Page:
Pressure on US Congress for law on voting rights

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Facing bitter criticism from civil rights leaders, senators are returning to Congress in Washington on Tuesday under intense pressure to change their rules and defeat Republican obstruction of a voting rights law.

The Senate will begin the debate on Tuesday by focusing its attention on two Democrats — Kyrsten Sinema of Arizona and Joe Manchin of West Virginia — who came under fire Monday as the United States marked Memorial Day for the legacy of civil rights leader Martin Luther. king jr.

Martin Luther King III, son of the slain activist, compared Sinema and Manchin to the white moderates his father wrote about in the 1950s and 1960s, that is, someone who professes support for giving blacks the right to vote. but it does not participate in actions that lead directly to the electoral reform necessary to achieve that goal.

“History will not be kind to them,” King Jr. said, mentioning Sinema and Manchin by name.

It will be the fifth time this legislative session that the Senate will try to pass the bill, at a time when several Republican states have passed rules that restrict voting. Democrats have charged that the new rules particularly harm black and Hispanic people.

The House of Representatives has already approved the measure, but it is stalled in the Senate where it faces unanimous opposition from Republicans. Because the Senate is split 50-50, Democrats have a razor-thin majority — Vice President Kamala Harris could cast the tiebreaking vote — but they don’t have the 60 votes to beat the Republican blockade known as a “filibuster.”

Once reluctant to change Senate rules, President Joe Biden used the King holiday to do just that. But the initiative, including a speech by Biden the week he compared the Republican blockade to segregationists, was seen as too late, coming as the president’s popularity is slipping in the polls.

On Monday, Biden declared that King not only fought for racial equality but also for “the sacred right to vote, from which all other rights flow.”

“It’s time for every elected official in America to make their position clear. It’s time for every American to raise their voice. Who are you with?” Biden said.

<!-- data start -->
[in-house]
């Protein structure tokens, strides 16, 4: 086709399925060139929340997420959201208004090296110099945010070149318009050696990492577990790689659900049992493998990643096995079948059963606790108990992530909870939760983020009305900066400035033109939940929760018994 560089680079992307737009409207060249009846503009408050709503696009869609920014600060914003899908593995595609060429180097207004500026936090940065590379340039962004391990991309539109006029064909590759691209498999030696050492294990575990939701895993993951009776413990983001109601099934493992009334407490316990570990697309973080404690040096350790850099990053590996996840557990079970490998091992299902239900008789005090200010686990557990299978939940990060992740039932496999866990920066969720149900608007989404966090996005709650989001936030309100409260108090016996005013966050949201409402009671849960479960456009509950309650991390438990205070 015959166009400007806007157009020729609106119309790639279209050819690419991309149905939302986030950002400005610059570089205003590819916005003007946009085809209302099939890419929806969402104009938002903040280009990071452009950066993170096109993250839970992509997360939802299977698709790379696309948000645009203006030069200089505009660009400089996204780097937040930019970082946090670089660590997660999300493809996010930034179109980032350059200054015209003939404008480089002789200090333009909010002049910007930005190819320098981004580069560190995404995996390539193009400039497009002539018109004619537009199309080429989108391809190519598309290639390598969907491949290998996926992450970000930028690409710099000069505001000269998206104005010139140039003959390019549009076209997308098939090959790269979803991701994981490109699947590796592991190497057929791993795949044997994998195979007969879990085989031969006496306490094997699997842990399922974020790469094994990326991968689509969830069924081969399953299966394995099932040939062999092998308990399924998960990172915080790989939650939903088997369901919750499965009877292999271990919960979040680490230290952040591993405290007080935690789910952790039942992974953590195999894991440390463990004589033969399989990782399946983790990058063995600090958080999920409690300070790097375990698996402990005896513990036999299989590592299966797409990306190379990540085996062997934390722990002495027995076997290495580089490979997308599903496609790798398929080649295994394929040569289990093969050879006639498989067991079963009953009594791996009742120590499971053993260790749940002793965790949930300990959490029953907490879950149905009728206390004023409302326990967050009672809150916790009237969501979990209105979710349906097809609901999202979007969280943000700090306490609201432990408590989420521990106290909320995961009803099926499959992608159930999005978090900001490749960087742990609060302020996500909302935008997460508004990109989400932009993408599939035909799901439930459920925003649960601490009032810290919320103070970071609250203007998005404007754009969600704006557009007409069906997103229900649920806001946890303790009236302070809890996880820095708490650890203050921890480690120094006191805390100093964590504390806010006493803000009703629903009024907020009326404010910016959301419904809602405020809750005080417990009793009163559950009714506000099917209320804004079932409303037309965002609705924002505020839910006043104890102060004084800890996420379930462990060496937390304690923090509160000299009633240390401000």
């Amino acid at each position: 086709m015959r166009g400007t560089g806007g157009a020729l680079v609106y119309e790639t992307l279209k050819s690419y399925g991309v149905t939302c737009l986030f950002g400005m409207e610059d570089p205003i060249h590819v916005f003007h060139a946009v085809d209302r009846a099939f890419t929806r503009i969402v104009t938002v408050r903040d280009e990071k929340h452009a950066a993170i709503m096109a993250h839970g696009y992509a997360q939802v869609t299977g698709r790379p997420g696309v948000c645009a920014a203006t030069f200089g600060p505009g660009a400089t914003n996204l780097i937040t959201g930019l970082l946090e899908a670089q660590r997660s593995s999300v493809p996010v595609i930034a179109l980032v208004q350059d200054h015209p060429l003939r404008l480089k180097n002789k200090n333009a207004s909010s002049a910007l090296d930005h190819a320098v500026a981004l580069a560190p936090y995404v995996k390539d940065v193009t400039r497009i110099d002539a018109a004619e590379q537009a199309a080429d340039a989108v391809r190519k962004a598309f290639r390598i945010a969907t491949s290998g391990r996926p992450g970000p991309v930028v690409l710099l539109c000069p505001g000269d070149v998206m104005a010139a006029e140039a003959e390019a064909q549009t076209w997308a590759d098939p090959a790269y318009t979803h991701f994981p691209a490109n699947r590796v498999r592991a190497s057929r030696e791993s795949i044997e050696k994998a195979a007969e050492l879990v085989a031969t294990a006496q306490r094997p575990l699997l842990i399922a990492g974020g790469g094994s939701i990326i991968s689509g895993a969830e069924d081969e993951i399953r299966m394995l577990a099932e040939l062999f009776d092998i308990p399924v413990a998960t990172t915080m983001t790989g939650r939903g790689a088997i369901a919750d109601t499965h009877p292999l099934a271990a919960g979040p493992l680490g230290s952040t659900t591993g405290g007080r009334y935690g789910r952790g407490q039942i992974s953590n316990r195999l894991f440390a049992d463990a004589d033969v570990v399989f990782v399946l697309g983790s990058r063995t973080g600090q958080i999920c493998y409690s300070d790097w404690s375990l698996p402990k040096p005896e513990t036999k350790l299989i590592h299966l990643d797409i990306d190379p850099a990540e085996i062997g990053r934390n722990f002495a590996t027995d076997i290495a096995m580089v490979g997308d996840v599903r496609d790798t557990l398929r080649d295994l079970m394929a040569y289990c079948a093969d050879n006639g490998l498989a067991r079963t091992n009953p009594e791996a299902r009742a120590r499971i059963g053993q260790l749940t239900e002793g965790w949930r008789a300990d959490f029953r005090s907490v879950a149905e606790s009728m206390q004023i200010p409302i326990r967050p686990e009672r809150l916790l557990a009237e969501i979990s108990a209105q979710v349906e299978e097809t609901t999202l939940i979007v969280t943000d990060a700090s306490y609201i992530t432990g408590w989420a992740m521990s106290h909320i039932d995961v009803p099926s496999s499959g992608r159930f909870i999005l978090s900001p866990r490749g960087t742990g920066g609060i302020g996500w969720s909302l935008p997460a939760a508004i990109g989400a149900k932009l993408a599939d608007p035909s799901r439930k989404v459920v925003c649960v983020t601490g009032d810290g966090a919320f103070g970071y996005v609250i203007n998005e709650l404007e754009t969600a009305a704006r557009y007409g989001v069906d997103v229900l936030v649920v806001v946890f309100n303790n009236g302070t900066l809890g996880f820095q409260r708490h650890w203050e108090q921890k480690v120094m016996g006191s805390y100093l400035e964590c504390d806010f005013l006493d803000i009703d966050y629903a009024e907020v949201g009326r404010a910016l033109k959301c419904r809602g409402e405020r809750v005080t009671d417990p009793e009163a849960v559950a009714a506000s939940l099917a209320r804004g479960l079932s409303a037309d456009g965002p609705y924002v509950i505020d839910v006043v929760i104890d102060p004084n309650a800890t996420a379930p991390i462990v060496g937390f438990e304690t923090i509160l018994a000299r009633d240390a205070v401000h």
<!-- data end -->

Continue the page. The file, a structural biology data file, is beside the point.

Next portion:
Facing bitter criticism from civil rights leaders, senators are returning to Congress in Washington on Tuesday under intense pressure to change their rules and defeat Republican obstruction of a voting rights law.

The Senate will begin the debate on Tuesday by focusing its attention on two Democrats — Kyrsten Sinema of Arizona and Joe Manchin of West Virginia — who came under fire Monday as the United States marked Memorial Day for the legacy of civil rights leader Martin Luther. king jr.

Martin Luther King III, son of the slain activist, compared Sinema and Manchin to the white moderates his father wrote about in the 1950s and 1960s, that is, someone who professes support for giving blacks the right to vote. but it does not participate in actions that lead directly to the electoral reform necessary to achieve that goal.

“History will not be kind to them,” King Jr. said, mentioning Sinema and Manchin by name.

It will be the fifth time this legislative session that the Senate will try to pass the bill, at a time when several Republican states have passed rules that restrict voting. Democrats have charged that the new rules particularly harm black and Hispanic people.

The House of Representatives has already approved the measure, but it is stalled in the Senate where it faces unanimous opposition from Republicans. Because the Senate is split 50-50, Democrats have a razor-thin majority — Vice President Kamala Harris could cast the tiebreaking vote — but they don’t have the 60 votes to break the Republican blockade known as a “filibuster.”

Once reluctant to change Senate rules, President Joe Biden used the King holiday to do just that. But the initiative, including a speech by Biden the week he compared the Republican blockade to segregationists, was seen as too late, coming as the president’s popularity is slipping in the polls.

On Monday, Biden declared that King not only fought for racial equality but also for “the sacred right to vote, from which all other rights flow.”

“It’s time for every elected official in America to make their position clear. It’s time for every American to raise their voice. Who are you with?” Biden said.

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